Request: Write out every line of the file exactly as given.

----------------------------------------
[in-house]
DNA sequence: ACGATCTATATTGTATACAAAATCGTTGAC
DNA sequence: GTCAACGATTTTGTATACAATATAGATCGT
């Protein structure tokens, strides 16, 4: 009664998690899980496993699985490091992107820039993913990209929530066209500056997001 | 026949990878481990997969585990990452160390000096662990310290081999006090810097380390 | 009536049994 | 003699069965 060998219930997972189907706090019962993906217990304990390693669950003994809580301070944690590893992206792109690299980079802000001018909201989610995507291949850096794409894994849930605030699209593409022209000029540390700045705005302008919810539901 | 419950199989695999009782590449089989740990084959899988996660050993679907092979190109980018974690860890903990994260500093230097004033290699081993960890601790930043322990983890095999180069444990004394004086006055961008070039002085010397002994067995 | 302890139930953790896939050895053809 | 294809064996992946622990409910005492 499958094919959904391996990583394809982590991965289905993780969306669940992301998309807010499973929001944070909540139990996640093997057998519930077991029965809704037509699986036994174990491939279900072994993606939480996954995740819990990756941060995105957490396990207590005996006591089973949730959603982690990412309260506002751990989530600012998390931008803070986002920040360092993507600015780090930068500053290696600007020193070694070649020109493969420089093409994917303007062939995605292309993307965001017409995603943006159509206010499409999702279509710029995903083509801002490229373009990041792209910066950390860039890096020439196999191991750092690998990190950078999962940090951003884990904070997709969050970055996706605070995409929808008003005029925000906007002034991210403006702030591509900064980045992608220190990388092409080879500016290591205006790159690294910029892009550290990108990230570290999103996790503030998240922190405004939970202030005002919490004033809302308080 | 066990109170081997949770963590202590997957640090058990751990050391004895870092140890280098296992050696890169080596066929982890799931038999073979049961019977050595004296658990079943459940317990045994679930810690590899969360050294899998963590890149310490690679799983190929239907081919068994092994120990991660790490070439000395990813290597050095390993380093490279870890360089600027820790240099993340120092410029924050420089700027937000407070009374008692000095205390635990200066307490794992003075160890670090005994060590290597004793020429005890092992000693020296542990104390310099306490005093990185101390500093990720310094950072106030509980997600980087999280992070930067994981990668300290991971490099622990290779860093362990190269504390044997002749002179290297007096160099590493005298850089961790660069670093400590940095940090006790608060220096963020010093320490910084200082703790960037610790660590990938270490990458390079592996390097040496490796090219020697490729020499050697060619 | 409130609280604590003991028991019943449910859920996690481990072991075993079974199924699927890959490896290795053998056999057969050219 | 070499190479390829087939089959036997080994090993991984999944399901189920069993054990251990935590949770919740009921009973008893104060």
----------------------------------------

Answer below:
[in-house]
DNA sequence: ACGATCTATATTGTATACAAAATCGTTGAC
DNA sequence: GTCAACGATTTTGTATACAATATAGATCGT
């Protein structure tokens, strides 16, 4: 009664998690899980496993699985490091992107820039993913990209929530066209500056997001 | 026949990878481990997969585990990452160390000096662990310290081999006090810097380390 | 009536049994 | 003699069965 060998219930997972189907706090019962993906217990304990390693669950003994809580301070944690590893992206792109690299980079802000001018909201989610995507291949850096794409894994849930605030699209593409022209000029540390700045705005302008919810539901 | 419950199989695999009782590449089989740990084959899988996660050993679907092979190109980018974690860890903990994260500093230097004033290699081993960890601790930043322990983890095999180069444990004394004086006055961008070039002085010397002994067995 | 302890139930953790896939050895053809 | 294809064996992946622990409910005492 499958094919959904391996990583394809982590991965289905993780969306669940992301998309807010499973929001944070909540139990996640093997057998519930077991029965809704037509699986036994174990491939279900072994993606939480996954995740819990990756941060995105957490396990207590005996006591089973949730959603982690990412309260506002751990989530600012998390931008803070986002920040360092993507600015780090930068500053290696600007020193070694070649020109493969420089093409994917303007062939995605292309993307965001017409995603943006159509206010499409999702279509710029995903083509801002490229373009990041792209910066950390860039890096020439196999191991750092690998990190950078999962940090951003884990904070997709969050970055996706605070995409929808008003005029925000906007002034991210403006702030591509900064980045992608220190990388092409080879500016290591205006790159690294910029892009550290990108990230570290999103996790503030998240922190405004939970202030005002919490004033809302308080 | 066990109170081997949770963590202590997957640090058990751990050391004895870092140890280098296992050696890169080596066929982890799931038999073979049961019977050595004296658990079943459940317990045994679930810690590899969360050294899998963590890149310490690679799983190929239907081919068994092994120990991660790490070439000395990813290597050095390993380093490279870890360089600027820790240099993340120092410029924050420089700027937000407070009374008692000095205390635990200066307490794992003075160890670090005994060590290597004793020429005890092992000693020296542990104390310099306490005093990185101390500093990720310094950072106030509980997600980087999280992070930067994981990668300290991971490099622990290779860093362990190269504390044997002749002179290297007096160099590493005298850089961790660069670093400590940095940090006790608060220096963020010093320490910084200082703790960037610790660590990938270490990458390079592996390097040496490796090219020697490729020499050697060619 | 409130609280604590003991028991019943449910859920996690481990072991075993079974199924699927890959490896290795053998056999057969050219 | 070499190479390829087939089959036997080994090993991984999944399901189920069993054990251990935590949770919740009921009973008893104060």